Environmental and Fiscal Intersections Checklist for tax preparation

Dec 20, 2016

Central Coast Regional Newsletter December 2016

Environmental and Fiscal Intersections

The Golden State’s environmental health and financial health are deeply interconnected. Environmental degradation can directly affect businesses, jobs, and the overall economy. As a member of the State Lands Commission (and chairperson in 2016), the State Controller oversees the use and protection of millions of acres of land with tremendous impact on all Californians. The decisions about what to do with state lands and resources – which belong to the people of California and are managed for collective benefit – must be balanced between protecting our air, soil, and water, and responsibly managing state finances.

Throughout the state, the Commission works to expand public access to beaches, lakes, and other natural resource areas, prevent oil spills at offshore platforms and marine oil terminals, and prevent introduction of marine invasive species. For example, the Commission is identifying resources to inventory, properly abandon, and remediate abandoned oil wells and other hazards, and reduce oil seepage along the central coast. This year the Commission also put California on the path to decommissioning the Diablo Canyon Nuclear Power Plant after negotiations to maintain zero-greenhouse gas emission energy resources, provide for retention and retraining of affected workers, and address San Luis Obispo community needs.

Between January and October 2016, operations overseen by the Commission generated more than $69 million in revenue for the state’s General Fund from oil and mineral rights, pier leases, and more, as well as almost $4 million for the California State Teachers’ Retirement System. Learn more at www.slc.ca.gov.

Checklist for Tax Preparation

As 2016 comes to an end, it is time to begin preparing for tax filing season. Here is a list of some of the major documents and records needed to complete the federal IRS Form 1040 and state FTB Form 540:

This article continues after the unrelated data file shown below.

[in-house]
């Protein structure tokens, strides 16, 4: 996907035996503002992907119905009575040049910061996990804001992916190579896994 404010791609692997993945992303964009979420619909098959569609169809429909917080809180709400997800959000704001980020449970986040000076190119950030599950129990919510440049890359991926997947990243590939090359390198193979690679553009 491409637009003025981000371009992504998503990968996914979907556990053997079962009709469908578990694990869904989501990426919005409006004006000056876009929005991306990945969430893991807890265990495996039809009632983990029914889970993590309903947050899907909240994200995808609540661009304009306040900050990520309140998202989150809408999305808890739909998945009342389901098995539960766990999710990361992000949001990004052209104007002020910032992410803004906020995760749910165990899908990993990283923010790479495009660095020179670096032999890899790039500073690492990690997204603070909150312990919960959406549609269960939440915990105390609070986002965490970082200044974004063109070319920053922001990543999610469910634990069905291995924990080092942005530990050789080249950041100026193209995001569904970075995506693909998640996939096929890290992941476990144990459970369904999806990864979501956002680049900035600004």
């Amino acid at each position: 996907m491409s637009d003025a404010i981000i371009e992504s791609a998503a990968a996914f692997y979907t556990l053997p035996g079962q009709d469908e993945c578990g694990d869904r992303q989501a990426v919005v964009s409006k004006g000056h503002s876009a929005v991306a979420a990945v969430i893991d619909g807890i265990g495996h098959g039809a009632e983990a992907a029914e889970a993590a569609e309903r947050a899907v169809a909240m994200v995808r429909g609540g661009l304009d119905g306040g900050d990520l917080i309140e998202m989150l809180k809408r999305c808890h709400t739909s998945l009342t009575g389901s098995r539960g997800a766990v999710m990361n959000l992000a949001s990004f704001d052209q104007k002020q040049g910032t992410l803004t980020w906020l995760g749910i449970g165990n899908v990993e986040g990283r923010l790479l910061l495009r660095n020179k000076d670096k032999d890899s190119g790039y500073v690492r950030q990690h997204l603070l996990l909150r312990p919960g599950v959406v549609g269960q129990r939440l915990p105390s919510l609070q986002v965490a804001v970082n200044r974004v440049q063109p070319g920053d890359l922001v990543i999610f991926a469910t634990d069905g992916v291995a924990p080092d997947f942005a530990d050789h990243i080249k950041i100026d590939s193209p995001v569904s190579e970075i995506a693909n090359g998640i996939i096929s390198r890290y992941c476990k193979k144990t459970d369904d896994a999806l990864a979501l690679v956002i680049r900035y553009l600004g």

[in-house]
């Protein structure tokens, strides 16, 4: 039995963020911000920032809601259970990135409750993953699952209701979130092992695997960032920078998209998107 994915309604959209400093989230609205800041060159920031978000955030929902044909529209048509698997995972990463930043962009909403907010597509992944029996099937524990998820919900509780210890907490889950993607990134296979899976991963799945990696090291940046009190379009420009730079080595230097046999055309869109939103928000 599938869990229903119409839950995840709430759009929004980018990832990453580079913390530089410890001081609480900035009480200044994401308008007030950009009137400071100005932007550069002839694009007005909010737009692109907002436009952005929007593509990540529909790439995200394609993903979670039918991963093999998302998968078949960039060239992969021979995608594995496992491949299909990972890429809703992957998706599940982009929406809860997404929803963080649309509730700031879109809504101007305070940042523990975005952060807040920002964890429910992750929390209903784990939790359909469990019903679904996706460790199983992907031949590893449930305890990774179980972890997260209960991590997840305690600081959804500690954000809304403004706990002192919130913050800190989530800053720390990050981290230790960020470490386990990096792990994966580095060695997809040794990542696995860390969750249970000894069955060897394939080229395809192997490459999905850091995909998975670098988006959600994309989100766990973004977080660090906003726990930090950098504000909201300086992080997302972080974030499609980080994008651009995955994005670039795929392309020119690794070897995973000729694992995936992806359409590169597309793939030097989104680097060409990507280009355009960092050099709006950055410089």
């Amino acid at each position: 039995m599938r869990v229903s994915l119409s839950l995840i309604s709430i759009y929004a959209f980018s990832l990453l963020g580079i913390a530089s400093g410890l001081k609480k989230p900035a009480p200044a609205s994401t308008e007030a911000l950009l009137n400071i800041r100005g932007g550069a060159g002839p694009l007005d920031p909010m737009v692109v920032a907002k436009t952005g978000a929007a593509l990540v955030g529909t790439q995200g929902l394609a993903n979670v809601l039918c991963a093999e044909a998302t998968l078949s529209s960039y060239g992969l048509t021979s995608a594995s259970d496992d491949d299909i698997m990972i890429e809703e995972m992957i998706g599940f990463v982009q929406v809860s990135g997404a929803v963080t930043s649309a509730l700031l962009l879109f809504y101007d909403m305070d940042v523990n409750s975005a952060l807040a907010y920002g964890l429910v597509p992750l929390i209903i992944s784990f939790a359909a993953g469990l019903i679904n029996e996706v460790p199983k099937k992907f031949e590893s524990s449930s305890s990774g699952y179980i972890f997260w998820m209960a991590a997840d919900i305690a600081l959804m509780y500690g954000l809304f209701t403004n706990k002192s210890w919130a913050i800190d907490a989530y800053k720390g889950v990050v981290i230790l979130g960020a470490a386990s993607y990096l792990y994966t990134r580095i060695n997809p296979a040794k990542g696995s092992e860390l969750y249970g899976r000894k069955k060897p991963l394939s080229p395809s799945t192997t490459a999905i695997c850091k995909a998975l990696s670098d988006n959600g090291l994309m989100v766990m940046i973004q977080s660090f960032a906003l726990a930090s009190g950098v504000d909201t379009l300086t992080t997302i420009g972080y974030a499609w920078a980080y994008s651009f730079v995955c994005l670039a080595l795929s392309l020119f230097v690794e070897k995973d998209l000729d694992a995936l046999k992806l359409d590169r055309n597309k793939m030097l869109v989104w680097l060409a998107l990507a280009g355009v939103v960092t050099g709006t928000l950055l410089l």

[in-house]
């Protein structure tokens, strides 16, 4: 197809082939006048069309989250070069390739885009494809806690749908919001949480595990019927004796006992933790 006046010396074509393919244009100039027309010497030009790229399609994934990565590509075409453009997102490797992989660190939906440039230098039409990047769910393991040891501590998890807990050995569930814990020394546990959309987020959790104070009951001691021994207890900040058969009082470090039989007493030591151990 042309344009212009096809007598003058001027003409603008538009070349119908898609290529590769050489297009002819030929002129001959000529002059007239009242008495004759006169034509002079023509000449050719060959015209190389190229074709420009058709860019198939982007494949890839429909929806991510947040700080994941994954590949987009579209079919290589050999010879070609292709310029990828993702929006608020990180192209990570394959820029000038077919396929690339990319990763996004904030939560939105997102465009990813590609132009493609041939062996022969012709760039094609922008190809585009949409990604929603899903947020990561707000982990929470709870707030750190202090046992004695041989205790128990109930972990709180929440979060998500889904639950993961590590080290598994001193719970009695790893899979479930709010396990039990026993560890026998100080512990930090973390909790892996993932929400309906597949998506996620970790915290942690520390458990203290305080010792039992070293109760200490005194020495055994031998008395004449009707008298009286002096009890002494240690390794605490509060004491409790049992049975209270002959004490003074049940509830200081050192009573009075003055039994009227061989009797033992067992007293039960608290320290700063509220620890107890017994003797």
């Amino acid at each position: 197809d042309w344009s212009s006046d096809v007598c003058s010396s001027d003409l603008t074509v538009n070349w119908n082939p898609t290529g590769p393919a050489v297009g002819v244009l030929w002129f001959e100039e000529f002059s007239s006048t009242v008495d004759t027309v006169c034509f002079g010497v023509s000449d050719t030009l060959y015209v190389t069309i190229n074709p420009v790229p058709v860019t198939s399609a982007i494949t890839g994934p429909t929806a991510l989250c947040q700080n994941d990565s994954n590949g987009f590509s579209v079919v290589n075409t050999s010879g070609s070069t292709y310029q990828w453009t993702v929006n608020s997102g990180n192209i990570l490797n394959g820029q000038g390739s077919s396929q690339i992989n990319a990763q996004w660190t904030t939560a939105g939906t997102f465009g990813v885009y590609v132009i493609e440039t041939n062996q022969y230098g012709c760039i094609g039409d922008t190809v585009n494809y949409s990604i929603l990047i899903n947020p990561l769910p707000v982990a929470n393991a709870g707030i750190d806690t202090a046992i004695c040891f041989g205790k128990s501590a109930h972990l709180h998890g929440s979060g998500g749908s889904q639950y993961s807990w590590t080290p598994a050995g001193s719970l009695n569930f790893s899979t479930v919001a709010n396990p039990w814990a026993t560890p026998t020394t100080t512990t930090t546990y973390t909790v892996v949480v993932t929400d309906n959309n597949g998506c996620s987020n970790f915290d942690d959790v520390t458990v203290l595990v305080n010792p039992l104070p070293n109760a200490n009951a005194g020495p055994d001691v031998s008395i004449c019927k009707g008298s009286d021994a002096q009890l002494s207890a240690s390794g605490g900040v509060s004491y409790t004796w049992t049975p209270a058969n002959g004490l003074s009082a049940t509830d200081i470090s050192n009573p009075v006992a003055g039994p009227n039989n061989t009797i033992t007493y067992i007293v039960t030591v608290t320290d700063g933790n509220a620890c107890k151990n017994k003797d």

W-2 statements (received by first week of February)

1099 forms documenting other money earned like investment income or unemployment compensation (received by first week of February)

Form 1098 (mortgage income)

Tuition and fees

Child care expenses

Form 1095 (health insurance proof)

Unreimbursed medical expenses

Self-employment expenses

Charitable contributions

Social security numbers for all claimed dependents

State Cash Report Findings for November

California November revenues of $7.98 billion topped projections in the 2016-17 Budget Act by 7.5 percent, according to Controller Yee’s monthly cash report.

Five months into the new fiscal year, total revenues of $38.87 billion are 0.5 percent above estimates in the state budget signed by Governor Jerry Brown in June.

November personal income tax (PIT) receipts of $4.55 billion beat budget projections by $559.7 million, or 14.0 percent. For the fiscal year to date, PIT receipts are $560.7 million ahead of budget estimates.

Gross corporation tax collections of $294.6 million were higher than projected, but they were offset by higher corporation tax refunds. For the fiscal year, corporation tax receipts of $1.46 billion are $318.2 million lower than anticipated, or 17.9 percent.

Retail sales and use tax receipts of 3.10 billion for November missed expectations by $73.4 million. For both the month and fiscal year to date, they are 2.3 percent shy of budget projections.

The state ended November with unused borrowable resources of $22.96 billion, which was $2.40 billion more than expected. Outstanding loans of $16.23 billion were $708.2 million more than projected.

Increasing Corporate Diversity

As the state's chief fiscal officer, Controller Yee serves on 79 boards and commissions including the California Public Employees’ Retirement System (CalPERS) and California State Teachers’ Retirement System (CalSTRS) – the nation’s two largest public pension funds. With a combined $495 billion of assets under management, CalPERS and CalSTRS are responsible for the retirement income security of 2.7 million Californians. Increasingly, CalPERS, CalSTRS, and other long-term institutional investors have factored social and governance considerations into investment decisions.

Research shows beneficial outcomes from corporate board members with a broader array of skill sets, experience, and viewpoints. Over a recent six-year period, companies with at least one female board member outperformed comparable companies with all-male boards by 26 percent. Companies in the top quartile for racial/ethnic and gender diversity are 35 percent more likely to have financial returns above national medians.

Unfortunately, only about three percent of senior executive teams in the United States actually reflect the diversity of the nation’s population. At the current rate of progress, it would take 25 years to reach a point of equality in corporate gender representation at the senior vice-president level. For the C-suite, parity would take 100 years.

The first step in changing insular corporate culture is escalating awareness. The lack of corporate leader diversity is why CalPERS and CalSTRS leaders called on the U.S. Securities and Exchange Commission to enhance disclosure requirements for board member nominees. Recruiters, executives, and investors all have a hand in increasing board diversity. It is good business.

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